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Insurance chief’s claim: health care law will inflate rates

Georgia Insurance Commissioner Ralph Hudgens has filed an “emergency request” with the Obama administration to delay approval of rates for individual health plans that he said will cost some consumers more than double what they are paying today.

“In complete contradiction to every promise made by the President with regard to the Patient Protection and Affordable Care Act, insurance companies in Georgia have filed rate plans increasing health insurance rates up to 198 percent for some individuals,” Hudgens said in a letter to Health and Human Services Secretary Kathleen Sebelius. He sent the letter Monday and released it publicly on Tuesday.

The state must approve or deny dozens of health plans to be sold on a new federally run insurance website, called an exchange, that is critical to the Affordable Care Act’s goal of insuring millions of Americans. The deadline to approve plans is Wednesday, but Hudgens is asking for a 30-day extension.

“I want to protect the consumers of the state of Georgia but when these things are going up, these prices are going up, I don’t want people to blame me,” Hudgens told the AJC. “I’m going to be up for re-election come 2014.”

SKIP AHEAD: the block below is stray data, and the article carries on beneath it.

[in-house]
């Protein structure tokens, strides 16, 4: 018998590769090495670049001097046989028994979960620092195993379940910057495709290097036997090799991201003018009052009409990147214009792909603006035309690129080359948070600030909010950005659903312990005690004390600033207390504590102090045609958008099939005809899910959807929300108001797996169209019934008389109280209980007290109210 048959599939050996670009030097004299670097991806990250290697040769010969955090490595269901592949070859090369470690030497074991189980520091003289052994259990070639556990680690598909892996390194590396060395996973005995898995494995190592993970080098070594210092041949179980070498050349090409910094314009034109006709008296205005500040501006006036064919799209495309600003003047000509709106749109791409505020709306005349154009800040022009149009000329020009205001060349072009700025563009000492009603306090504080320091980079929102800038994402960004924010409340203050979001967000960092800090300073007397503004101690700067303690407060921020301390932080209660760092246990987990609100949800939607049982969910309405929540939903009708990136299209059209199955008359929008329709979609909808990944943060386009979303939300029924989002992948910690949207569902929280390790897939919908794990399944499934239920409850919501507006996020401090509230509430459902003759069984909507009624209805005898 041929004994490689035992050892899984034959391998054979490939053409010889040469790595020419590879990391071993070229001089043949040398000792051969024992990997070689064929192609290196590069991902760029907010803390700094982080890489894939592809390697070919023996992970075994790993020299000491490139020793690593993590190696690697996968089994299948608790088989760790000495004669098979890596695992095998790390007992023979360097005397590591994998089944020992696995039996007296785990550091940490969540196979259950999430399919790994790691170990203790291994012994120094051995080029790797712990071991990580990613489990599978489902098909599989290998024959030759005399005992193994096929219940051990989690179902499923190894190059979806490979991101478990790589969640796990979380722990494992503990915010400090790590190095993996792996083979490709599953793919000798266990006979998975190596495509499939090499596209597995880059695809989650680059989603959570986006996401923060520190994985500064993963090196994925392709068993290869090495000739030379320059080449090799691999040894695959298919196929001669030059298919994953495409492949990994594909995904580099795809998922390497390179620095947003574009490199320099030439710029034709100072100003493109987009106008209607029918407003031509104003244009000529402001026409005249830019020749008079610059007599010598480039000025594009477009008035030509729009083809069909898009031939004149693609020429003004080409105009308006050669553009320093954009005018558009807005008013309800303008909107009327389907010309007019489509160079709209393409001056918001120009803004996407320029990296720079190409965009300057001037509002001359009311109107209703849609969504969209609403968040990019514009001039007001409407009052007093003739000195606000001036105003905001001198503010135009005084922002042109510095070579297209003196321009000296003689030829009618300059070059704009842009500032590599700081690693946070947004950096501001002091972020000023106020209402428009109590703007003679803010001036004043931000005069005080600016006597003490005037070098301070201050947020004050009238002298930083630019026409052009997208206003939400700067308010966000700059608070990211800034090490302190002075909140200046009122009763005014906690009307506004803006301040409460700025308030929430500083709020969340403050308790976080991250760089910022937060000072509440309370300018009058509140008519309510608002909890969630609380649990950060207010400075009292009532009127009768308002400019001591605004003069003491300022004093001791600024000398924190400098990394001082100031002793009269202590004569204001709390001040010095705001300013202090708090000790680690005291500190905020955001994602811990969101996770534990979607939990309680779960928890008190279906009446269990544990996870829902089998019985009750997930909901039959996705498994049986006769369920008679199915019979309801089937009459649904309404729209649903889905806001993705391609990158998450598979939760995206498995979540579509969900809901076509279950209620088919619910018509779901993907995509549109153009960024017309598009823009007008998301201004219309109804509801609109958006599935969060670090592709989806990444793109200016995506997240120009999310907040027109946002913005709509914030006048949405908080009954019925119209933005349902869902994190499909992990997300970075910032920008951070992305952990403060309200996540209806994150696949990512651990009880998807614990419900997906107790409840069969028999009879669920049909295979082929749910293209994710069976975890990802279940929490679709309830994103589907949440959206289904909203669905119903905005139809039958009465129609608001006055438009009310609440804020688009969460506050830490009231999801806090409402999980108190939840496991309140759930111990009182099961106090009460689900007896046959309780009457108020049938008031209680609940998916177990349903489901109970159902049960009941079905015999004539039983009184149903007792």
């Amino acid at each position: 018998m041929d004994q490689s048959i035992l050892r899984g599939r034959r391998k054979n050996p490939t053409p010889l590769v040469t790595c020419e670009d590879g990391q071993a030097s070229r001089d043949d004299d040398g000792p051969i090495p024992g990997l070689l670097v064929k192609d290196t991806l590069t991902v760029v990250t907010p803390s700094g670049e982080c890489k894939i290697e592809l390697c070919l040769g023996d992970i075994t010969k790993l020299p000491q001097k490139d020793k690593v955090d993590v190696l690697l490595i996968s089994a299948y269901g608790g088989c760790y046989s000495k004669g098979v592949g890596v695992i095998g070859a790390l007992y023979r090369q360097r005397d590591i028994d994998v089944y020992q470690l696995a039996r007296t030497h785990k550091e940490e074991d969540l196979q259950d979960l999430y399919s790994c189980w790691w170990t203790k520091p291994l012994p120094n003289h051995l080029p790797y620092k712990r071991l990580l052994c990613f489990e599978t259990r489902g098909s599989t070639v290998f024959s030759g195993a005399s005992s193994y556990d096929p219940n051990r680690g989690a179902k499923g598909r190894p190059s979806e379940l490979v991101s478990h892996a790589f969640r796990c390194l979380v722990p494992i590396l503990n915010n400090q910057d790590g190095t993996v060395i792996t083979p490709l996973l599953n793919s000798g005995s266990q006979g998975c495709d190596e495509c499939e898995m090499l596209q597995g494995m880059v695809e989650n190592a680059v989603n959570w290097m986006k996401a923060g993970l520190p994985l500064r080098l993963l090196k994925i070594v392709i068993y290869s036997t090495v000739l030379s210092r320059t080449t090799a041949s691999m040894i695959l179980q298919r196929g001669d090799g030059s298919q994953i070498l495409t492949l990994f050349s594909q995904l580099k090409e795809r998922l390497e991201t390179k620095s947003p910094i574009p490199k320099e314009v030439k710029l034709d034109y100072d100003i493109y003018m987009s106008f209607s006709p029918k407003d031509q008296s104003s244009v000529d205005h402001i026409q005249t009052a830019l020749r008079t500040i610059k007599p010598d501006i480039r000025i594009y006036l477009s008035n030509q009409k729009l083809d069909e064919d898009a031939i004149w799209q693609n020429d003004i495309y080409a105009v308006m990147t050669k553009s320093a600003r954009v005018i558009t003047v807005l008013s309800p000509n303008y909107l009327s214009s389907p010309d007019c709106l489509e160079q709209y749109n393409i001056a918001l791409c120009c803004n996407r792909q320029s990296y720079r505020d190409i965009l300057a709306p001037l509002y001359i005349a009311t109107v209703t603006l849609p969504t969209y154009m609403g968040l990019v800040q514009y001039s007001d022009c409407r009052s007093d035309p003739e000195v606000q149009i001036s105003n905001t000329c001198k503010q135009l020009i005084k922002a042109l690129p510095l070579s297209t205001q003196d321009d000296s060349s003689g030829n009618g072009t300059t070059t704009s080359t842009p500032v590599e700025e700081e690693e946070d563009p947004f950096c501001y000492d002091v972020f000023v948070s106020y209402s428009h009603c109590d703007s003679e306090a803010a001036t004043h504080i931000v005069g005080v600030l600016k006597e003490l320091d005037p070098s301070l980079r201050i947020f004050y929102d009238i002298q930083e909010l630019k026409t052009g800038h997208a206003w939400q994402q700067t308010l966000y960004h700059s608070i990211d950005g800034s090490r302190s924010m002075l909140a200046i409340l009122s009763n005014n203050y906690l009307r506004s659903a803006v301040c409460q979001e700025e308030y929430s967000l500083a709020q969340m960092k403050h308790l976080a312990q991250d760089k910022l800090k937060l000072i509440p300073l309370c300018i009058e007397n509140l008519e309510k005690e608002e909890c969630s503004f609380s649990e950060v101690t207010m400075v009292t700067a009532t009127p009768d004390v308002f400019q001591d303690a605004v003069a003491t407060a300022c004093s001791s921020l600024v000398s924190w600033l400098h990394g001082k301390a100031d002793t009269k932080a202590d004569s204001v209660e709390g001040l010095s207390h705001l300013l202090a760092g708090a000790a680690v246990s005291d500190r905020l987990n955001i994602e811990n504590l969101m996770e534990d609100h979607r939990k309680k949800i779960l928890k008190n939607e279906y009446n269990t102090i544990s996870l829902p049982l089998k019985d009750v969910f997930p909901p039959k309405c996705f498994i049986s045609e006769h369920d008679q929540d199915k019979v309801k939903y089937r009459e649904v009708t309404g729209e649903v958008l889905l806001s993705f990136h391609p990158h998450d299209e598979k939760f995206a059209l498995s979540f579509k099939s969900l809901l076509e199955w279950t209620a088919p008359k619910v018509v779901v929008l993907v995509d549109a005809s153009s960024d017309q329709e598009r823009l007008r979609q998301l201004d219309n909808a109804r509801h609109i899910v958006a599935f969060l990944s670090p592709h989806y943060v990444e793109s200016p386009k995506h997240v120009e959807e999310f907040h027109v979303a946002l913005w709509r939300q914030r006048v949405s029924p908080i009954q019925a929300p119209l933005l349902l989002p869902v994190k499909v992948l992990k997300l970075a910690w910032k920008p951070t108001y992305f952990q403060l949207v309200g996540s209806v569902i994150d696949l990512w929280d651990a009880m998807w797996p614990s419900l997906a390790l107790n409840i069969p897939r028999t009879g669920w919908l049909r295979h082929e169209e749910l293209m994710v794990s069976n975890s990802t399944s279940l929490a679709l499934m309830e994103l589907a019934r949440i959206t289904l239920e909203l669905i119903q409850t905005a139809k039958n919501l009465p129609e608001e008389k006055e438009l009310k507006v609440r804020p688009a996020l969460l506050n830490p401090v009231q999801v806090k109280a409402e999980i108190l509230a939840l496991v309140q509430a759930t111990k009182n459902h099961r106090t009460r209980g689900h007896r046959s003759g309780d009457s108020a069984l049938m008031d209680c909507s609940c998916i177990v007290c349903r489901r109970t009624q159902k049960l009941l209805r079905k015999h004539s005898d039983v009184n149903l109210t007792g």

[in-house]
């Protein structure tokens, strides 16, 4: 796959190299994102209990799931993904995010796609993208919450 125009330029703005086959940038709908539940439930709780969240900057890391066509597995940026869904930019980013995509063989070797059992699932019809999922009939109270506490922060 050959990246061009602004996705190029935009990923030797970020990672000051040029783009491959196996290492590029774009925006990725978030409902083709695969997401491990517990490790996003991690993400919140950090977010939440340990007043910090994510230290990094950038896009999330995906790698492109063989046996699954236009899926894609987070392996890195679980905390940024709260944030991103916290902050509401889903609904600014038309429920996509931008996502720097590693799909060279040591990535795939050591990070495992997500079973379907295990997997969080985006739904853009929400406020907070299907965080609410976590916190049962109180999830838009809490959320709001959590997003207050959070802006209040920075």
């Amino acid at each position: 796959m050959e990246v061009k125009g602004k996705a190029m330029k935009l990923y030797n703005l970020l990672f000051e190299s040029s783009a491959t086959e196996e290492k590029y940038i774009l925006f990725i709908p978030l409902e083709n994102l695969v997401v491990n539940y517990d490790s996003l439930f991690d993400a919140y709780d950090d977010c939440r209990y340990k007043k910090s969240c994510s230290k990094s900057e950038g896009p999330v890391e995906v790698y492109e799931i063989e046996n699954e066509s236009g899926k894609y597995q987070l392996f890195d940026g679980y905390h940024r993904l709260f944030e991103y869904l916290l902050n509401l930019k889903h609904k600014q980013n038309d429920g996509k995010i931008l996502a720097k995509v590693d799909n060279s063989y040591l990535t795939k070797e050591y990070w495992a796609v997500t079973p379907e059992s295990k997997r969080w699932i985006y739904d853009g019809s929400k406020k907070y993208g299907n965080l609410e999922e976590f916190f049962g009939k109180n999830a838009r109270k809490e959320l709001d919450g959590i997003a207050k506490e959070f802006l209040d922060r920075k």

Bill Custer, a Georgia State University health care expert who has reviewed the filings, said a 198 percent increase is nowhere near typical.

“The majority of Georgians with individual coverage will not see rate increases anywhere near that amount and many will see rate decreases,” Custer said.

The U.S. Health and Human Services Department is reviewing Georgia’s request, a spokeswoman said Tuesday.

“We are working closely with states to help them meet all deadlines and ensure that the marketplaces are ready for consumers to begin shopping on Oct. 1.,” she said in a statement.

Outside actuaries have reviewed the plans and rates filed in Georgia by the seven companies seeking to sell insurance on the exchange and found six of them to be appropriately priced. Hudgens would not identify the seventh company. Even so, Hudgens said that before he approves the rates he wants Sebelius to assess whether the prices are appropriate.

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Olson Takes Over As President of Georgia Independent Agents

Betsy K. Olson was installed as president of the Independent Insurance Agents of Georgia Inc. (IIAG) during the association’s recent annual convention in Amelia Island, Florida.